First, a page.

One farmer's feed is another's weed

August 18, 2009|By JEFF SEMLER

As you know, a plant can be the apple of one person's eye and the bane of another.

One needs to remember that a weed is simply a plant out of place.

When it comes to livestock producers, whether a plant is a weed will depend on what type of animal the producer is raising.

To a dairy farmer, fescue can be a weed, but to a beef producer, it is high- quality winter feed.

When it comes to small ruminants such as sheep and goats, the weed designation gets even more unclear.

However, if you ask the average farmer if he considers marestail, chicory, lambsquarter and foxtail weeds, the almost unanimous response would be "yes." The possible exception would be if you had a goat producer in the group.

At the Western Maryland Research and Education Center, there are 60 goats that are part of the Western Maryland Pasture-based Meat Goat Performance Test. These bucks belong to 17 consignors and hail from 12 states.


The goats are maintained in a 10-acre pasture consisting of six paddocks. The paddocks contain some of the usual suspects such as orchardgrass and fescue, but two paddocks are planted in unusual species. One paddock contains two annual forages -- turnips and pearl millet. The other paddock was seeded to the perennial forage of chicory three years ago.

Finally, there is a paddock that was seeded to sericea lespedeza this spring and was a complete failure, but that is where things get interesting.

We often look at plants from a human perspective, but when we look at these same plants through the eyes and stomach of a goat, we see something completely different -- we see food.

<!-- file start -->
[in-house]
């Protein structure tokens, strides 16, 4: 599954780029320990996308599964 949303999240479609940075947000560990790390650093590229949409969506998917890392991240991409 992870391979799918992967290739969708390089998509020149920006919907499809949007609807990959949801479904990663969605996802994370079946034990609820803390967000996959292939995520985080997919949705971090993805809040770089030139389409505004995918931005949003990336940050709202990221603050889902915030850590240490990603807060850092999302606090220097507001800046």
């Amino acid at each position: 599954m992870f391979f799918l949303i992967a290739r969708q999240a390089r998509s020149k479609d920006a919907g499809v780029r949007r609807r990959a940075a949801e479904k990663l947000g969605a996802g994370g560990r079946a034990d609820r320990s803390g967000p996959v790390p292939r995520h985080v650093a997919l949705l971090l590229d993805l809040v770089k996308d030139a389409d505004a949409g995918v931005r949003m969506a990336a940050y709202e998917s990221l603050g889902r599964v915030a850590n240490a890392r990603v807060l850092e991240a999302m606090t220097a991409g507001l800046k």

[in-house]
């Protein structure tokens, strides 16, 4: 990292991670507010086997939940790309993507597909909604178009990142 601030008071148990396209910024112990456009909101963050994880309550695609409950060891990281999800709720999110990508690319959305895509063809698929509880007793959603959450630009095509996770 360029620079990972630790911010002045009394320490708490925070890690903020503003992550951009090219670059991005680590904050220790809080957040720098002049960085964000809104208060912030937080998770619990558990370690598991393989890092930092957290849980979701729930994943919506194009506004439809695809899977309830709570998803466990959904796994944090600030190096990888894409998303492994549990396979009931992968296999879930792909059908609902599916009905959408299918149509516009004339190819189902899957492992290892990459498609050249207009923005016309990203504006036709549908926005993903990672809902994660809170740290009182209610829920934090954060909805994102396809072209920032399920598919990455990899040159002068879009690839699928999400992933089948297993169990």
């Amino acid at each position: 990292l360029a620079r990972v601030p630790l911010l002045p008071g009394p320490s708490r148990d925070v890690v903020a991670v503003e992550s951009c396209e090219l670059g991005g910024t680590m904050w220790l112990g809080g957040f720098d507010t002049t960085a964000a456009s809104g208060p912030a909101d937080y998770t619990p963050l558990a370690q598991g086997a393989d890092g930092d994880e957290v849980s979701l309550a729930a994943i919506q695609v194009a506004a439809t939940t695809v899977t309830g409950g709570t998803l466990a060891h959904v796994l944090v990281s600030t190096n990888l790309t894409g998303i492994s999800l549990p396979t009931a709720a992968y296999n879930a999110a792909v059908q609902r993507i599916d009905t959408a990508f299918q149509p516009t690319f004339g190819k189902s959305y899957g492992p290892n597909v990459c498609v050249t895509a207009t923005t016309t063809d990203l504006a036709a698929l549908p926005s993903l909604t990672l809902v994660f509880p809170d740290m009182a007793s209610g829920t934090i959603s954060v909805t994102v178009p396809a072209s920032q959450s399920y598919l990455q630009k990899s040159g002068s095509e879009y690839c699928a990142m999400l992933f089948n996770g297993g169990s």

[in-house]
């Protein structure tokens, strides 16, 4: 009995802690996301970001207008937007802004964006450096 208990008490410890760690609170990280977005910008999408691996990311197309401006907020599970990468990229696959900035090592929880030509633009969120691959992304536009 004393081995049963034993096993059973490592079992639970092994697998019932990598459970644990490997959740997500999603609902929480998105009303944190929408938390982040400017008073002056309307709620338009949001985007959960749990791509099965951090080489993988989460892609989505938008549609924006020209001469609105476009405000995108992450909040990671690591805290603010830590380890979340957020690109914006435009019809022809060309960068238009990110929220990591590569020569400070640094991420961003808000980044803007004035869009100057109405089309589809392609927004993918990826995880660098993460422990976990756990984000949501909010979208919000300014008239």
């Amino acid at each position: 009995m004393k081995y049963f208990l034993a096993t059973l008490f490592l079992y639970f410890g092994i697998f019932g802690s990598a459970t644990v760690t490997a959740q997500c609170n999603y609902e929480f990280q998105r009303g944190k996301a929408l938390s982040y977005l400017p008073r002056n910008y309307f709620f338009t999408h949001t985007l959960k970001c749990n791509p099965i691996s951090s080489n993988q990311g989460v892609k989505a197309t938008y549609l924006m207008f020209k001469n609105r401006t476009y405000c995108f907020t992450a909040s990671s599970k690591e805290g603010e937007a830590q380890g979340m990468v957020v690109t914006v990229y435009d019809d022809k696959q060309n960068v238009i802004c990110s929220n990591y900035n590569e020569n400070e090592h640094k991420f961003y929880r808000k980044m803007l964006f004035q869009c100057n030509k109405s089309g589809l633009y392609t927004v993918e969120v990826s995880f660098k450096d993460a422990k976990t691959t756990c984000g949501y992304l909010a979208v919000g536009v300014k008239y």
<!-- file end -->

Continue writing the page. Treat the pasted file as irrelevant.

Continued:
What we saw as a crop failure, the goats saw as a buffet of marestail, lambsquarter and foxtail. In the chicory paddock, they ate the thistles first. I ask you: weed or feed?

Since this behavior, which was not totally unexpected since goats are really browsers and not grazers, piqued my interest.

I took some forage sample of these perceived weeds and had them analyzed. I didn't have the thistles tested, but I will get back to that later.

Below is the analysis of these forages. As you can see, these "weeds" are of higher quality than most of the hay that is fed to our test bucks herd mates during the winter. As a matter of fact, the chicory tests higher than alfalfa hay, which would be the envy of every dairy farmer.

Forage analysis:

Based on percentage of protein, Total Digestibel Nutrients (TDN) and relative feed value:

Mixed weeds, 14.1 percent, 65.8 and 111; chicory, 14.3 percent, 75.3 and 184; lambsquarter, 23.2 percent, 89.6 and 289.

Why didn't I take a sample of the thistles? The goats beat me to them.

In the chicory field, there is a rock outcropping that was rife with thistles.

When the goats were turned into that paddock, they ate the thistles first. This, I believe, had more to do with behavior than with nutrition.

The rock outcroppings are the high ground in the paddock and this was the preferred position for the goats to set up camp.

So is that plant a weed or is it feed? I guess it depends on your point of view.

Jeff Semler is an Extension educator, specializing in agriculture and natural resources, for the University of Maryland Cooperative Extension. He is based in Washington County. He can be reached weekdays by telephone at 301-791-1404, ext. 25, or by e-mail at

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